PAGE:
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SEC exacts $18.3M from Citigroup for overbilling advisory clients

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Citigroup Global Markets has agreed to pay $18.3 million to settle charges with the SEC that it overbilled thousands of investment advisory clients and misplaced many of their advisory contracts.

At least 60,000 clients were overcharged approximately $18 million in unauthorized fees because Citigroup failed to confirm the accuracy of billing rates entered into its computer systems in comparison to fee rates outlined in client contracts, the SEC said in an announcement on Thursday.
Citigroup also improperly collected fees during time periods when clients suspended their accounts, the SEC said. The billing errors occurred over a 15-year period.

The SEC rebuked Citigroup for not taking the necessary precautions to ensure clients were billed in a manner consistent with their advisory agreements. "Advisory clients have every expectation that the fees charged by their financial adviser reflect the negotiated rate," Andrew Calamari, director of the SEC's New York regional office, chided Citi in its announcement.

Danielle Romero-Apsilos, a spokeswoman for Citi International, said the firm was pleased to have the matter resolved.

The agreement comes two weeks after Citigroup settled similar charges with the New York Attorney General's office. The firm agreed to pay a $1 million penalty to the State of New York and reimburse customers for the fees it overcharged them, plus interest.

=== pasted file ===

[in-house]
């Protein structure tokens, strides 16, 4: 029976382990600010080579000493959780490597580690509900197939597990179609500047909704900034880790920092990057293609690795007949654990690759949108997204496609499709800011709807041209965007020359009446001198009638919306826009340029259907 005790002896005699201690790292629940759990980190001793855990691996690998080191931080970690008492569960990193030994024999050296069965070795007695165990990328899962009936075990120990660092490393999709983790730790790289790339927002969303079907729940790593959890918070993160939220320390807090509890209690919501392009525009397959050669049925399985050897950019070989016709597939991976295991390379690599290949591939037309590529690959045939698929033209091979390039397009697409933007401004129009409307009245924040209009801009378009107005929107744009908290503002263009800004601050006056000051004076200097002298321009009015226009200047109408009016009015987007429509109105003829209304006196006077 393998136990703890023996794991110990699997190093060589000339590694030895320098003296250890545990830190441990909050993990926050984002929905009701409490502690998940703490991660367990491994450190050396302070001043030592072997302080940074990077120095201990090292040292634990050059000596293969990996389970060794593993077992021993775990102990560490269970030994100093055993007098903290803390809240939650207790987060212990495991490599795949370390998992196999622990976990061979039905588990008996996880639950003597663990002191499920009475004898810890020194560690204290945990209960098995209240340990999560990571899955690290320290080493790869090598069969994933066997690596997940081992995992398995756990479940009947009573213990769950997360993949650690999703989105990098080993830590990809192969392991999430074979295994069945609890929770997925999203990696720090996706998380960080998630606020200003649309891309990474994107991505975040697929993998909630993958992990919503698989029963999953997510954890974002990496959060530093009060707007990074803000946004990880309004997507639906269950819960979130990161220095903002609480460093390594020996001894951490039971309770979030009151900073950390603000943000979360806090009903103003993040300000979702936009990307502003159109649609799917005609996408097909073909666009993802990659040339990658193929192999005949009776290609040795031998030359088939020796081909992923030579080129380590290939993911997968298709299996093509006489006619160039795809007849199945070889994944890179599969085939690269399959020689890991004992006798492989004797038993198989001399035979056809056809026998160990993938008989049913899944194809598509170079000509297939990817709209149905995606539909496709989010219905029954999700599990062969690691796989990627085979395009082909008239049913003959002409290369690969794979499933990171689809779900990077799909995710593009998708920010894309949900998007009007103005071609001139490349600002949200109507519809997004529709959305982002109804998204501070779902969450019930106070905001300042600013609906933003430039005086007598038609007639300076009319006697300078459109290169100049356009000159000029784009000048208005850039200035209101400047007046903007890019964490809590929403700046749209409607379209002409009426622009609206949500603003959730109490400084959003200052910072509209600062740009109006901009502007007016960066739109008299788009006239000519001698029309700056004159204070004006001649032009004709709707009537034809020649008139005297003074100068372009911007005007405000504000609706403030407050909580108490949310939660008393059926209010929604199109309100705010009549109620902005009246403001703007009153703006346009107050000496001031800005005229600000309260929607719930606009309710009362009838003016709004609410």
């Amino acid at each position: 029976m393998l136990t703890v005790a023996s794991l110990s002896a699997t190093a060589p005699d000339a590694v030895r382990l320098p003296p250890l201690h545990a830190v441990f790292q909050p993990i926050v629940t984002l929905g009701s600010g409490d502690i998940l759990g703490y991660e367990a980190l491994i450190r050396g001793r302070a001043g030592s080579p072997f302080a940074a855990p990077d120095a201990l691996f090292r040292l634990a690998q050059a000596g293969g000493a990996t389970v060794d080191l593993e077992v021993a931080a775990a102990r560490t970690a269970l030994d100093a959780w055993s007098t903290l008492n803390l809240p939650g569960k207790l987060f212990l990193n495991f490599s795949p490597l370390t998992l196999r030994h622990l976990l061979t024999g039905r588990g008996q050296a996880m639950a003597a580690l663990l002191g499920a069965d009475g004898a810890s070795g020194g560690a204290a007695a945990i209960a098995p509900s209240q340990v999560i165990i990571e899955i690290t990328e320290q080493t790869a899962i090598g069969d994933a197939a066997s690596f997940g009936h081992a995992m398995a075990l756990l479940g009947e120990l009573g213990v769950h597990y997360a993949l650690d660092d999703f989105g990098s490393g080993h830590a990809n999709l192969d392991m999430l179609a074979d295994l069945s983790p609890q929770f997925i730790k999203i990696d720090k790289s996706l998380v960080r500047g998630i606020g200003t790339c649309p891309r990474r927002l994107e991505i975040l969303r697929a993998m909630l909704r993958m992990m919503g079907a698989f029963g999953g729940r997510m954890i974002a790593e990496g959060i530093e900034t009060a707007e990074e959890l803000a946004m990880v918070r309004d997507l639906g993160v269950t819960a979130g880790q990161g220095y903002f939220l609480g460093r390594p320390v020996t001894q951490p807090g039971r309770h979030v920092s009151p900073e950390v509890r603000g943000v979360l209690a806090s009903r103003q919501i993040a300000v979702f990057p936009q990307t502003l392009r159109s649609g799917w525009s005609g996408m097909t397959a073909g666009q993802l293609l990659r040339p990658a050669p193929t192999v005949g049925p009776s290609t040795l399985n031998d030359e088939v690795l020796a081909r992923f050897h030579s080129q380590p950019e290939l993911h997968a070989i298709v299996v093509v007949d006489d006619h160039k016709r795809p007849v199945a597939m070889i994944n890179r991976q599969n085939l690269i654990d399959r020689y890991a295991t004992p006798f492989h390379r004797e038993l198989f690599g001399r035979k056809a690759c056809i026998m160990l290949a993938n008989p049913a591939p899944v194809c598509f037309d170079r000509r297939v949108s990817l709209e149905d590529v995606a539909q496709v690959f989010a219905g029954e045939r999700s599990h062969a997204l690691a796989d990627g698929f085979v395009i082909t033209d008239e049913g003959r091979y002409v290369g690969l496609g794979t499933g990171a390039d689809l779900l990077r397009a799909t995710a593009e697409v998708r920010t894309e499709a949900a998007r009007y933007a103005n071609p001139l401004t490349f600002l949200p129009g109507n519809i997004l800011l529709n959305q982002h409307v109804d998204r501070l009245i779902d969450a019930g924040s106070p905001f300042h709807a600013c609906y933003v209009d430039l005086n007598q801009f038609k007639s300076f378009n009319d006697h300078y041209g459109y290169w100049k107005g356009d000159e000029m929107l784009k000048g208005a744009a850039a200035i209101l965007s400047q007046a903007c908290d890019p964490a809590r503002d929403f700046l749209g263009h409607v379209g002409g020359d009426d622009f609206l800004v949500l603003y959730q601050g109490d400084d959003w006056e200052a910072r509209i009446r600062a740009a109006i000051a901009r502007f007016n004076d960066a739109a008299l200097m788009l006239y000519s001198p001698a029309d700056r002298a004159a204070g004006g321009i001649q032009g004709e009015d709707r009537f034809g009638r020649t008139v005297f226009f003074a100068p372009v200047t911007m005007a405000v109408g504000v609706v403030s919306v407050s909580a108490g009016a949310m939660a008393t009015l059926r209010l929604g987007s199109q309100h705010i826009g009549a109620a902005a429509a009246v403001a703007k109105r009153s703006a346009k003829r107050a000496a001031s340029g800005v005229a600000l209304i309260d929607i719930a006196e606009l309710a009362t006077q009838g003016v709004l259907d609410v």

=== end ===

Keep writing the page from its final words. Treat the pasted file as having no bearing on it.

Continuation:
The SEC scolded Citigroup for misplacing the contracts for approximately 83,000 advisory accounts opened from 1990 to 2012, saying that without them Citigroup could not properly validate whether the fee rates negotiated when the accounts were opened were the same fee rates being billed to the clients. It estimated that Citigroup received approximately $3.2 million in excess fees from advisory clients whose contracts were lost.

As part of the settlement, Citigroup agreed to pay a $14.3 million penalty and $3.2 million in disgorgement of the excess fees collected due to the missing contracts, plus $800,000 in interest. It also agreed to undertakings related to its fee-billing practices.

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